Join International Community Health Services (ICHS) in celebration of National Health Center Week, from Aug. 12 to 18. The national campaign, themed, “Celebrating Health Centers: Home of America’s Health Care Heroes,” raises awareness about the mission and accomplishments of America’s health centers, and the dedicated staff who bring health care to the medically underserved.
In 1973, ICHS opened as a small, volunteer-run storefront clinic in Seattle’s Chinatown-International District, providing health services for low-income Filipino and Chinese elders and immigrant families.
“ICHS grew from the vision, grit and commitment of local community activists and leaders, who believed in meeting the need for affordable, skillful and culturally sensitive health care,” said Teresita Batayola, ICHS CEO. “From these humble origins, ICHS has grown to serve nearly 31,000 patients in 2017, representing 50 different language groups, at eight clinic locations.”
ICHS invites community members to help honor this legacy and ICHS’s role as part of a nationwide network of health centers that serve more than 27 million Americans. ICHS celebrations include:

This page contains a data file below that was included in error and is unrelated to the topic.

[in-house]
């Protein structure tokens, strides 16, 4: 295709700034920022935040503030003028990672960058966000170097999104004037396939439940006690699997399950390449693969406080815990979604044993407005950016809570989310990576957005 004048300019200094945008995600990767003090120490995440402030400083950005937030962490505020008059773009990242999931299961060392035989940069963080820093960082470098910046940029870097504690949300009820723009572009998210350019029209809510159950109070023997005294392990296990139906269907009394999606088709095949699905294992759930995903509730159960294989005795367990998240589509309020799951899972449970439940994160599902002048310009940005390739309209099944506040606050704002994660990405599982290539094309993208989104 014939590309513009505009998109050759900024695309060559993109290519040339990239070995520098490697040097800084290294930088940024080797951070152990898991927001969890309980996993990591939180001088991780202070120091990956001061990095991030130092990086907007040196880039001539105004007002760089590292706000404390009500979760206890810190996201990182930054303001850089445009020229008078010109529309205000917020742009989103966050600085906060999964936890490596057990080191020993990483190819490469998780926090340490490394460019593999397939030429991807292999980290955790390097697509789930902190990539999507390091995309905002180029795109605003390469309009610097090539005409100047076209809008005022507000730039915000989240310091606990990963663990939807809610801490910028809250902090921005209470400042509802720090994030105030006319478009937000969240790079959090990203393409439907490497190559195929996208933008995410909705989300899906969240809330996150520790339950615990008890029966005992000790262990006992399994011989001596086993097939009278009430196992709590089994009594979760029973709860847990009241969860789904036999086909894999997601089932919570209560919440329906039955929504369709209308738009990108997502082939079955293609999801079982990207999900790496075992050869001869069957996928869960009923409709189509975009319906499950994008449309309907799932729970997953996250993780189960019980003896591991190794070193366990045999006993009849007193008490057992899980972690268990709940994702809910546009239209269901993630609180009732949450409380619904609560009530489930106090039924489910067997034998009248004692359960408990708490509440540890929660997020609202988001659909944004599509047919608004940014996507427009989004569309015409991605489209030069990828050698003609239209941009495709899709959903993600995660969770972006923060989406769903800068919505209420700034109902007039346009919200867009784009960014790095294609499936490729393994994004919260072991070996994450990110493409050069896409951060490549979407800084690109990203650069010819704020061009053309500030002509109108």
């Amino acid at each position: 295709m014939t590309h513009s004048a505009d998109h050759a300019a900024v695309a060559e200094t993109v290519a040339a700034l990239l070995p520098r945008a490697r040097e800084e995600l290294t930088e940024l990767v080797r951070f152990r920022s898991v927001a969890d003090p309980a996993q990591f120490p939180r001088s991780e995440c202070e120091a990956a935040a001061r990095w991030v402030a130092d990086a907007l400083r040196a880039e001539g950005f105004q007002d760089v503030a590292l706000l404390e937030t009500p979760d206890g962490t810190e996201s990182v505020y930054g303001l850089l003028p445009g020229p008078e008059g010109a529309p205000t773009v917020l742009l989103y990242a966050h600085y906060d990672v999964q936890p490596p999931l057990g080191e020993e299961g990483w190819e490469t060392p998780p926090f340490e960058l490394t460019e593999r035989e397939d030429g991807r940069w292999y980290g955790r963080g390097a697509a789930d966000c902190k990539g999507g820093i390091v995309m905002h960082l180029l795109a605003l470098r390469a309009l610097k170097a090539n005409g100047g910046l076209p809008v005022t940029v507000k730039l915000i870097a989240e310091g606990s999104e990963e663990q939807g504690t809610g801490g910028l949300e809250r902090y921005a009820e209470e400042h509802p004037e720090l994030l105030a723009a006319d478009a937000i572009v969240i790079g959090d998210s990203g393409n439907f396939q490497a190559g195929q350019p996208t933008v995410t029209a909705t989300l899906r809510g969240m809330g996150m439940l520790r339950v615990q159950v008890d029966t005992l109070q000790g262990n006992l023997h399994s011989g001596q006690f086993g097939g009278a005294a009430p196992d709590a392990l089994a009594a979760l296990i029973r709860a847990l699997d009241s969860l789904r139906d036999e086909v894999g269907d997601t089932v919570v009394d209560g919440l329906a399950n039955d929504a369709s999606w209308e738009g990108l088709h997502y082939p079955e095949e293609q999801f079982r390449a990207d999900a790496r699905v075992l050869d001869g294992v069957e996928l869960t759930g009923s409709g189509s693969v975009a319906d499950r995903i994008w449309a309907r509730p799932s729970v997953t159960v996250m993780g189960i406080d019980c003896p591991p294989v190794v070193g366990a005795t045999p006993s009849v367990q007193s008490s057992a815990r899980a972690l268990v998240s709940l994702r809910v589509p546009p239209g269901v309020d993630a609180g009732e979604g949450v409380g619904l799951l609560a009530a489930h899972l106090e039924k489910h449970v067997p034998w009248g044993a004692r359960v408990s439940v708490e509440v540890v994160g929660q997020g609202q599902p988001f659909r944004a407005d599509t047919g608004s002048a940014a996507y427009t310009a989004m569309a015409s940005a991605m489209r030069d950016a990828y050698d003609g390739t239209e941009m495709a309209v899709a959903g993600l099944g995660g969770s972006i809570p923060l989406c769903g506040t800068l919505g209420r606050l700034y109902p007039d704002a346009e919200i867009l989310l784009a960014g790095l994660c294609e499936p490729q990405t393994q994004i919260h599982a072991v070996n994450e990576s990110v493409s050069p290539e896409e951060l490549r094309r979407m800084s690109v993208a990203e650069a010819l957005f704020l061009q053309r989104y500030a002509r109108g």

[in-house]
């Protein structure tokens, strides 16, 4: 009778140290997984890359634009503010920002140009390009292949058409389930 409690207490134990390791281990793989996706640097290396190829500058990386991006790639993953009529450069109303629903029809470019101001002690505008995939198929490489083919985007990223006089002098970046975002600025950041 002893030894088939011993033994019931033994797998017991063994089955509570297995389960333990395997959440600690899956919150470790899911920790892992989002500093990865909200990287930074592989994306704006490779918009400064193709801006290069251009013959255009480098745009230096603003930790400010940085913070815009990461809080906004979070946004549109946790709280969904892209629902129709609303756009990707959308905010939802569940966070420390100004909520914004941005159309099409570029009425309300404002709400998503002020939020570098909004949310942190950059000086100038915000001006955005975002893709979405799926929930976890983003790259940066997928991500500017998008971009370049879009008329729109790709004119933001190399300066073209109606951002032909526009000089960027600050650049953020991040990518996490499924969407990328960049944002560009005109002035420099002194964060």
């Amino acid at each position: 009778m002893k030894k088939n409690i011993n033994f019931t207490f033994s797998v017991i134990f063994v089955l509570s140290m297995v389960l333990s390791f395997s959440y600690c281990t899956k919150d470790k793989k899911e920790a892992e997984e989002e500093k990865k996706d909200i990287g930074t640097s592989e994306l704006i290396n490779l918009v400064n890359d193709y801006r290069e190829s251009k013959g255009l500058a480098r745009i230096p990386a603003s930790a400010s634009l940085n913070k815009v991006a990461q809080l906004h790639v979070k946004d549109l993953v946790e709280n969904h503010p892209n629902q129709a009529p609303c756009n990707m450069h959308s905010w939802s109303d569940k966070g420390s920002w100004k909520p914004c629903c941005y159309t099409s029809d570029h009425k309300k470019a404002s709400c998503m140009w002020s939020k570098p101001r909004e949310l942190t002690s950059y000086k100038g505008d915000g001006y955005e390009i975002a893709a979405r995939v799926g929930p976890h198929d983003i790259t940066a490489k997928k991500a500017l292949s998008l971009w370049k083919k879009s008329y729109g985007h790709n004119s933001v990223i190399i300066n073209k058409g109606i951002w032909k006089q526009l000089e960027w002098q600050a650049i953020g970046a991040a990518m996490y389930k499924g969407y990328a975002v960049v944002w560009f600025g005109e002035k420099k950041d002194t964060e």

- Summer Cool Down at Holly Park clinic, Aug. 15, 11:30 am-1 pm. Cool summer refreshments and fun activities
- Fun Fest at Bellevue clinic, Aug. 16, 10 am – 1 pm. Healthy activities, prizes and information for all people of all ages
- Courtyard Celebration at International District clinic, Aug. 17, 10 am-1 pm. Something for everyone, children’s games, prizes, photo booth and more
- ICHS: Our Story at the Shoreline clinic. Start of a historical exhibit honoring ICHS’s 45-year history in the 1st floor lobby. Learn more in a recent article in the International Examiner.
“The heroes who work at ICHS to make affordable health care possible for people in need – and their efforts as clinicians, nurses, pharmacists, social workers, dentists and dental hygienists, behavioral health specialists, and much more – are at the center of this year’s National Health Center Week,” said Batayola.
Together, they produce innovative solutions to the most pressing health care issues in their communities. They reach beyond the walls of conventional medicine to address the factors that may cause sickness, such as lack of nutrition, mental illness, homelessness and substance use disorders. It is their work that has helped reduce health care costs and reduce chronic disease, generating a record of success and along with it a long tradition of bipartisan support in Congress.